I look forward to reading your thoughts about Robin as a Leda who fights off the swan and Madeline Courson-Miles as the false-Psyche that brings Cormoran to the ground. We’re a long, long way from understanding the fullness of Ink Black Heart in all its dimensions, not to mention its context within the series, but I remain excited by the journey of re-reading and of discovery to be shared here with other Serious Strikers.



  1. John, I really like the idea of Robin as a fighting Leda, not an easy mark when the one she loves acts in a way that she knows he’ll regret. They were not on equal footing when Strike made his move; Robin made eye contact to thank him, not to encourage behavior neither of them was ready for.

    And ever since you posted about the poisoned skeleton remark in SW and asked if there was a parallel in IBH, I’ve been wondering about Madeline. She’s always described as thin (as is Charlotte) and twice with a “rictus smile.” This smile seems to have a hermetic element, especially since she attacked Strike, kicking him with one of her stilettos. But it can also be the result of tetanus or even poisoning, which made me wonder if Charlotte did more than poison her mind (could Charlotte be a jealous sister to Madeline’s fake Psyche?) I was reading about how the director of the horror movie ‘Smile’ had the actors practice making creepy grins at each other, and it just makes me wonder… Are Madeline’s rictus smiles a hint? Why describe her this way twice?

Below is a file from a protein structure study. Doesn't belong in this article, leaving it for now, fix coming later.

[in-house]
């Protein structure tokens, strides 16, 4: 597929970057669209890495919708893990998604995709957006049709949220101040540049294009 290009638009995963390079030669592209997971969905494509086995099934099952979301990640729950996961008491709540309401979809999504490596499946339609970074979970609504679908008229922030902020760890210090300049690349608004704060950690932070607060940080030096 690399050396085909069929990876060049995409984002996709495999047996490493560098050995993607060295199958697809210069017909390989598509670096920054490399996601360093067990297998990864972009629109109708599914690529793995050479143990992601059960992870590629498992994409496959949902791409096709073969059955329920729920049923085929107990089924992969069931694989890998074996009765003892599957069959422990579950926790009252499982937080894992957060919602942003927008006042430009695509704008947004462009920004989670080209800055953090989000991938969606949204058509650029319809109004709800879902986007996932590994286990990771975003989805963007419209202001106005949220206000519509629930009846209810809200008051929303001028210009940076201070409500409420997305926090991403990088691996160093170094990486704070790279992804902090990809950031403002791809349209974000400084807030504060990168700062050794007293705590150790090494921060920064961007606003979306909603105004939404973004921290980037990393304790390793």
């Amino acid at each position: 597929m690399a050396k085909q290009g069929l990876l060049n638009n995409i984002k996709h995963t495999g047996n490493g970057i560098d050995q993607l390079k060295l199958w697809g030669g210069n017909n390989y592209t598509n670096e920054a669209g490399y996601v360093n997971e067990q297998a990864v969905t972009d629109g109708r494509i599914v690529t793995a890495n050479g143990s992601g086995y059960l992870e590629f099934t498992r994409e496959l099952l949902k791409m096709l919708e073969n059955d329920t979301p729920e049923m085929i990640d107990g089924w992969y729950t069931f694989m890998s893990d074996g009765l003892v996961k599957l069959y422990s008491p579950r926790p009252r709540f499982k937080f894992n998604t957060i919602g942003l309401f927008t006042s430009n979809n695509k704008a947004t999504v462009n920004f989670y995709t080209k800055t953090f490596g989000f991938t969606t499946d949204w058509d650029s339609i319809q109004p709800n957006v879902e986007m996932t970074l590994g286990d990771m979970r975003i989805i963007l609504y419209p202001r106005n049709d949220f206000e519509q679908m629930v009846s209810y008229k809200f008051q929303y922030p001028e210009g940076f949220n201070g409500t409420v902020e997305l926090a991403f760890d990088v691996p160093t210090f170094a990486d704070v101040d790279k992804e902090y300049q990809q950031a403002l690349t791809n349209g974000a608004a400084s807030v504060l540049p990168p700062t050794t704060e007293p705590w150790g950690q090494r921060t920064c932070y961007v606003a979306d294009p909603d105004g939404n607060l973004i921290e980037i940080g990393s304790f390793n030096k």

2. Ed Shardlow says

    Regarding the abundance of liquid refreshment in IBH as a parallel to HBP, HBP is very much a Potions book on many levels and surely alcohol is the basis of all manner of potions in Strike”s world.